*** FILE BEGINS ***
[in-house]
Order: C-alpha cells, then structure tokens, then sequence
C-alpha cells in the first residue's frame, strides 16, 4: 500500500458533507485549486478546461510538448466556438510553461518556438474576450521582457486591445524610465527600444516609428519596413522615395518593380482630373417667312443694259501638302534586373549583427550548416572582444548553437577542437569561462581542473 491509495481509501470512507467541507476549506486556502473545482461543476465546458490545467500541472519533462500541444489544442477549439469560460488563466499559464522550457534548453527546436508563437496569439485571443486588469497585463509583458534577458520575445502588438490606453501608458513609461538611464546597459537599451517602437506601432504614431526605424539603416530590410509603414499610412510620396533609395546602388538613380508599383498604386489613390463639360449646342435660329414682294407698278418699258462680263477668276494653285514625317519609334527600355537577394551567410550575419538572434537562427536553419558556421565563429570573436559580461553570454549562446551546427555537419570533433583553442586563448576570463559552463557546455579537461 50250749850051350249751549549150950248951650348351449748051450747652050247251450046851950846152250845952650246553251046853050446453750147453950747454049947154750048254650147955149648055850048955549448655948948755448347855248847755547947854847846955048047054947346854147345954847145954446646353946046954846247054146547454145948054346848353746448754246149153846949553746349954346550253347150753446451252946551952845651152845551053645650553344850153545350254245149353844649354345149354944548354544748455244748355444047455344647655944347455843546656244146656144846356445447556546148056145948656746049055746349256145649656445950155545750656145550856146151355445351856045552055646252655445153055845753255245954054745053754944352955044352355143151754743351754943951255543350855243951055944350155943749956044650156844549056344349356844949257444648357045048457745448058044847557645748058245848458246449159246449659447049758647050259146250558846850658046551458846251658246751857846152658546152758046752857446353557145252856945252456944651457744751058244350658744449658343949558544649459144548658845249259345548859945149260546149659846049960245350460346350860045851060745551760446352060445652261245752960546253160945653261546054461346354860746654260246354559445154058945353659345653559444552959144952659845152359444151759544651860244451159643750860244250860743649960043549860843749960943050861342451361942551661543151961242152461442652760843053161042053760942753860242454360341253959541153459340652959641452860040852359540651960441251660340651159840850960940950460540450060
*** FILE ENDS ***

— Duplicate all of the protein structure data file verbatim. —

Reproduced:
[in-house]
Order: C-alpha cells, then structure tokens, then sequence
C-alpha cells in the first residue's frame, strides 16, 4: 500500500458533507485549486478546461510538448466556438510553461518556438474576450521582457486591445524610465527600444516609428519596413522615395518593380482630373417667312443694259501638302534586373549583427550548416572582444548553437577542437569561462581542473 491509495481509501470512507467541507476549506486556502473545482461543476465546458490545467500541472519533462500541444489544442477549439469560460488563466499559464522550457534548453527546436508563437496569439485571443486588469497585463509583458534577458520575445502588438490606453501608458513609461538611464546597459537599451517602437506601432504614431526605424539603416530590410509603414499610412510620396533609395546602388538613380508599383498604386489613390463639360449646342435660329414682294407698278418699258462680263477668276494653285514625317519609334527600355537577394551567410550575419538572434537562427536553419558556421565563429570573436559580461553570454549562446551546427555537419570533433583553442586563448576570463559552463557546455579537461 50250749850051350249751549549150950248951650348351449748051450747652050247251450046851950846152250845952650246553251046853050446453750147453950747454049947154750048254650147955149648055850048955549448655948948755448347855248847755547947854847846955048047054947346854147345954847145954446646353946046954846247054146547454145948054346848353746448754246149153846949553746349954346550253347150753446451252946551952845651152845551053645650553344850153545350254245149353844649354345149354944548354544748455244748355444047455344647655944347455843546656244146656144846356445447556546148056145948656746049055746349256145649656445950155545750656145550856146151355445351856045552055646252655445153055845753255245954054745053754944352955044352355143151754743351754943951255543350855243951055944350155943749956044650156844549056344349356844949257444648357045048457745448058044847557645748058245848458246449159246449659447049758647050259146250558846850658046551458846251658246751857846152658546152758046752857446353557145252856945252456944651457744751058244350658744449658343949558544649459144548658845249259345548859945149260546149659846049960245350460346350860045851060745551760446352060445652261245752960546253160945653261546054461346354860746654260246354559445154058945353659345653559444552959144952659845152359444151759544651860244451159643750860244250860743649960043549860843749960943050861342451361942551661543151961242152461442652760843053161042053760942753860242454360341253959541153459340652959641452860040852359540651960441251660340651159840850960940950460540450060